Delaware Muncipal Court
Municipal Court
Legal Terms 

Many times, the words used in court documents are unfamiliar and confusing. Below are some terms commonly used in the Delaware Municipal Court. If you have other questions regarding legal terminology, Black’s Law Dictionary, a reference book found in most law offices and in our public library, would be very helpful.

action, case, cause, suit, lawsuit
These terms all refer to a proceeding in a court of law.
To find a defendant not guilty in a criminal trial.
A written or printed statement of facts signed by an individual and notarized. Affidavits are used in many aspects of the court and are often filed with court documents.
A written reply to a complaint, prepared by an individual or an attorney, which is filed in Court.
After all the evidence of a lawsuit is heard on both sides, the lawyers tell the jury what they think the evidence proves and why they think their side should win. This is an “argument” or “summing up.” It is not evidence.
The first court appearance for a Defendant. At the arraignment, the Defendant is informed of his rights, asked whether he requires an attorney, and informed of the charges against him/her. At the arraignment, the Defendant is asked to enter a plea of Guilty, Not Guilty, or No Contest.
A seizure of property or funds by a court-assisted process.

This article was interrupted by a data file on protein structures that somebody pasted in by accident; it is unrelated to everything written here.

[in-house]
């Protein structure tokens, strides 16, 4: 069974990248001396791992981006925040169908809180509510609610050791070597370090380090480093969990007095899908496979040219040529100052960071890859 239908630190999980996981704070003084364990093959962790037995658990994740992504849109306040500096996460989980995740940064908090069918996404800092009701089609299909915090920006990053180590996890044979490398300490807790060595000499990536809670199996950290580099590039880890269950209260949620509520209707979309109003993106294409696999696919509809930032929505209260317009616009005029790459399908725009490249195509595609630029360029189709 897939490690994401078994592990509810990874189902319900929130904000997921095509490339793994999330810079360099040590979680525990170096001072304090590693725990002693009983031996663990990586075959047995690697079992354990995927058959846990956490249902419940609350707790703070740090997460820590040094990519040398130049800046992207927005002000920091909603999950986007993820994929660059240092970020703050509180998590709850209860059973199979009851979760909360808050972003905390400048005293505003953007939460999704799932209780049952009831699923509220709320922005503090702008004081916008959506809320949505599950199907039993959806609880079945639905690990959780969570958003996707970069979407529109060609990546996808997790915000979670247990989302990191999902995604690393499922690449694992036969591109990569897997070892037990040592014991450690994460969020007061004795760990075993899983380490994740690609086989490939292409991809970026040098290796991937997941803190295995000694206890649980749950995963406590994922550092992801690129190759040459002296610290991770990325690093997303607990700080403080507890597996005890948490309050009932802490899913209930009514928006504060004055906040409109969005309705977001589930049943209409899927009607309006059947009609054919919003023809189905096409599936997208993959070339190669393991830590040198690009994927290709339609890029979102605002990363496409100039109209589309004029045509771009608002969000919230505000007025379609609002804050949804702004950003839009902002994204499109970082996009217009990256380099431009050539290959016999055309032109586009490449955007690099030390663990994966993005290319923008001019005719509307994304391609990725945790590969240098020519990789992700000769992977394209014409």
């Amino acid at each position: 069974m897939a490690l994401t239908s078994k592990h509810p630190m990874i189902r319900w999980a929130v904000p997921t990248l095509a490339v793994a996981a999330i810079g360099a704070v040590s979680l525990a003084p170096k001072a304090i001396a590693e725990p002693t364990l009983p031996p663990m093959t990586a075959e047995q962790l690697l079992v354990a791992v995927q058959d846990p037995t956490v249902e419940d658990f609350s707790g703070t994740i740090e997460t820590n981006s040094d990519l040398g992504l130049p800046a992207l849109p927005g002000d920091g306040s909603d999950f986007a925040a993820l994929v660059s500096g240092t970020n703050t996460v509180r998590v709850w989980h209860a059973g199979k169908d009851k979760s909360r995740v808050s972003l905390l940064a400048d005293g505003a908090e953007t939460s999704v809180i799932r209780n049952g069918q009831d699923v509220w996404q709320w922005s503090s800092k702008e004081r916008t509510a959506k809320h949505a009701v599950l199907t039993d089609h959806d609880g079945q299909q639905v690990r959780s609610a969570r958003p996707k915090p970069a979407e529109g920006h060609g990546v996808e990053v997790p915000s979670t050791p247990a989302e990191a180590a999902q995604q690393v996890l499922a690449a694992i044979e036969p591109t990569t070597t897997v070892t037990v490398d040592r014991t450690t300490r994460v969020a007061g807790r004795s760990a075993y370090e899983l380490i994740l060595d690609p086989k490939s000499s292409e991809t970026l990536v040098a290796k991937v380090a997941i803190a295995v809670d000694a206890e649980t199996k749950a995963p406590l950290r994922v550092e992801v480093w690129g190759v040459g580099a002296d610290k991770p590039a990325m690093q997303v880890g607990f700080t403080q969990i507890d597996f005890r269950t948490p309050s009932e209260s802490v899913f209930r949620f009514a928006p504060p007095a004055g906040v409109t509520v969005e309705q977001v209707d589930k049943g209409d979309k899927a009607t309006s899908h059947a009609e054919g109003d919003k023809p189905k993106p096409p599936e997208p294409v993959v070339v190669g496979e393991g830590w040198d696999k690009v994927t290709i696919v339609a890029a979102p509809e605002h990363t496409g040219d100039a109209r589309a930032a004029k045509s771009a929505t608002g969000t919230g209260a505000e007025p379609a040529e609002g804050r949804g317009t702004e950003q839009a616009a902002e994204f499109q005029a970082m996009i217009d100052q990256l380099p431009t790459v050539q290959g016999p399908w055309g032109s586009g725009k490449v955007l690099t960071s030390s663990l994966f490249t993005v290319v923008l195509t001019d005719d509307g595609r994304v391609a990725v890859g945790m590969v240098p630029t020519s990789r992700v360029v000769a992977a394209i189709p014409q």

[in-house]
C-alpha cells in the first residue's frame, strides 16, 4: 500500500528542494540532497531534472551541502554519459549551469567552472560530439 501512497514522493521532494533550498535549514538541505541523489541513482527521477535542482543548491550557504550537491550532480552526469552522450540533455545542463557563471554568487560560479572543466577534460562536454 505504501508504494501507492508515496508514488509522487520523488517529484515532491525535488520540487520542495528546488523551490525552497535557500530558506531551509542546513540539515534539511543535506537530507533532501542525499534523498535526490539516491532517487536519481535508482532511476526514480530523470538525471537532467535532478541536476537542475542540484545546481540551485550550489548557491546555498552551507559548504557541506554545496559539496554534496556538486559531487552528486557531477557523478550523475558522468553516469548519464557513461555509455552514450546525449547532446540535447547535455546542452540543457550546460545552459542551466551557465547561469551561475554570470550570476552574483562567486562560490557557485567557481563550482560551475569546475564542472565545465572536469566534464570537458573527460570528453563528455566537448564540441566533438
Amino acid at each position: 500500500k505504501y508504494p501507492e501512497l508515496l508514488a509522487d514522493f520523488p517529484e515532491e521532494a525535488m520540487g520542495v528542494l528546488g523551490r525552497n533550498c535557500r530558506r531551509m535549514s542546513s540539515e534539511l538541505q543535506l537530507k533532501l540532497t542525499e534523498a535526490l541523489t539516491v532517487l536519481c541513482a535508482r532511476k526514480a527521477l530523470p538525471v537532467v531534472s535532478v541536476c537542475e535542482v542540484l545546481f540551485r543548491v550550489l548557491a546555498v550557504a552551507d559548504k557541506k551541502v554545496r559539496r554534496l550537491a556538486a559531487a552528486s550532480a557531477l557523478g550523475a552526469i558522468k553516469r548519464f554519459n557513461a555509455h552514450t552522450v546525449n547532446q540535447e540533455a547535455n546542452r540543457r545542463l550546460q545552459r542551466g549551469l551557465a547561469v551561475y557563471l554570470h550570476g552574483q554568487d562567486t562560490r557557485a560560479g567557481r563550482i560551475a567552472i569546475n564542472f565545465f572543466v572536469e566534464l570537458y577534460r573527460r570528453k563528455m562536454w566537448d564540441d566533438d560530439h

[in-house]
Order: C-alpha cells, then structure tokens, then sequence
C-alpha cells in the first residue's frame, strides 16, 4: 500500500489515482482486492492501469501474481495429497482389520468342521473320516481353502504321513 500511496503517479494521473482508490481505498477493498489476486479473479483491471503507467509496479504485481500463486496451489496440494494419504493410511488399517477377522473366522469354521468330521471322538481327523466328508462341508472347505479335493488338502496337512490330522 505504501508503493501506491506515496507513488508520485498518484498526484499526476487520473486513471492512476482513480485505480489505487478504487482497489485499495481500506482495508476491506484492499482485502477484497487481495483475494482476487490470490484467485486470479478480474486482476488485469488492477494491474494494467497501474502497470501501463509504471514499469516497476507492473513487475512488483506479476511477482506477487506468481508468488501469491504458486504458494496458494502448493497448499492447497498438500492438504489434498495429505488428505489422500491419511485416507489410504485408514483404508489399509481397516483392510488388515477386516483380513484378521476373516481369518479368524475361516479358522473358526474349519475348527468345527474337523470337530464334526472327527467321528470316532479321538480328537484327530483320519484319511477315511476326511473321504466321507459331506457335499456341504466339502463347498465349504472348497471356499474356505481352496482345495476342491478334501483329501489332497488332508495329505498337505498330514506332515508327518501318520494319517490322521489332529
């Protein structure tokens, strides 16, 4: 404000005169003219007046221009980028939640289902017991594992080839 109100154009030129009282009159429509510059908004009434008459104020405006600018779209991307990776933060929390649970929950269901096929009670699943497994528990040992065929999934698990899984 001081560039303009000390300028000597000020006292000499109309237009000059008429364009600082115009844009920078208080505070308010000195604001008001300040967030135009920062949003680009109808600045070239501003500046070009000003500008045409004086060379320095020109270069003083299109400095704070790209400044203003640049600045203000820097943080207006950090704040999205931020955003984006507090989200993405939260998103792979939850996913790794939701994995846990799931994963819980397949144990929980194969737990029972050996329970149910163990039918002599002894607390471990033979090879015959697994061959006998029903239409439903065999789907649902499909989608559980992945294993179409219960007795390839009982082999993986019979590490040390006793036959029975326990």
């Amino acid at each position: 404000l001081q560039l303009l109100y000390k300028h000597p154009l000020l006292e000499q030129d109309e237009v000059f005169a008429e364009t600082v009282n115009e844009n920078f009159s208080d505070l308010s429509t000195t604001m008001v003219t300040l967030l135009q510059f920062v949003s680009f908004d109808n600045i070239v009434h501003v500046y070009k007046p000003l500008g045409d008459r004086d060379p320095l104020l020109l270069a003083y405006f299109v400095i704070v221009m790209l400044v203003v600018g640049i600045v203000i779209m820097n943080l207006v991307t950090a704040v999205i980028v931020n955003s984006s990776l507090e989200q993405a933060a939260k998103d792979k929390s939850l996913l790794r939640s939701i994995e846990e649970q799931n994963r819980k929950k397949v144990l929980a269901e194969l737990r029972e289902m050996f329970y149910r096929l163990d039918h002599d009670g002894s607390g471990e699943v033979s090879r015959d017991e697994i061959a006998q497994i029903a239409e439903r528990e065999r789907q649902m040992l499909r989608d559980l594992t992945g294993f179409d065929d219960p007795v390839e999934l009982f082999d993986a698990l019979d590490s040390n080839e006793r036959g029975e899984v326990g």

The area of a courtroom where the judge sits while court is in session.
Security, either in the form of money or personal recognizance that is placed with the Court in order to insure that the Defendant will appear in Court for a hearing. If the Defendant fails to appear, the bond money may be forfeited and a warrant issued for the arrest of the Defendant. Bond is also referred to as “Bail”.
bound over
The transfer of a felony case to the appropriate Court of Common Pleas when the Defendant either waives a Preliminary hearing or goes forward with the Preliminary Hearing and the judge finds that there is probable cause that the Defendant committed the offense.
burden of proof
This term refers to which side is obligated to prove the facts of the case.

case number
The number which has been assigned to a civil or criminal complaint. Most courts use a system which indicates the year of filing and identifies the matter as either civil, criminal, or traffic, in the case number.
cause of action
A legal claim.
challenge for cause
A request by a party that the court excuse a specific juror on the basis that the juror is in some way biased.
A formal accusation that someone has committed a criminal offense.
A ticket issued by a police officer for minor offenses, such as traffic matters, which also specifies the date and time that a Defendant must appear in Court for an arraignment.
civil complaint
A written statement, which is either prepared by an attorney or by the Plaintiff, which tells the Court that a claim exists favoring the Plaintiff. A Civil Complaint includes the signature of the maker, a demand for judgment, and the names and addresses of both Plaintiff(s) and Defendant(s).
closing argument
After all the evidence of a lawsuit is heard on both sides, the lawyers tell the jury what they think the evidence proves and why they think the jury should find in favor of their client. This is an “argument” or “summing up.” It is not evidence.
The first pleading in a civil case stating facts and demanding relief.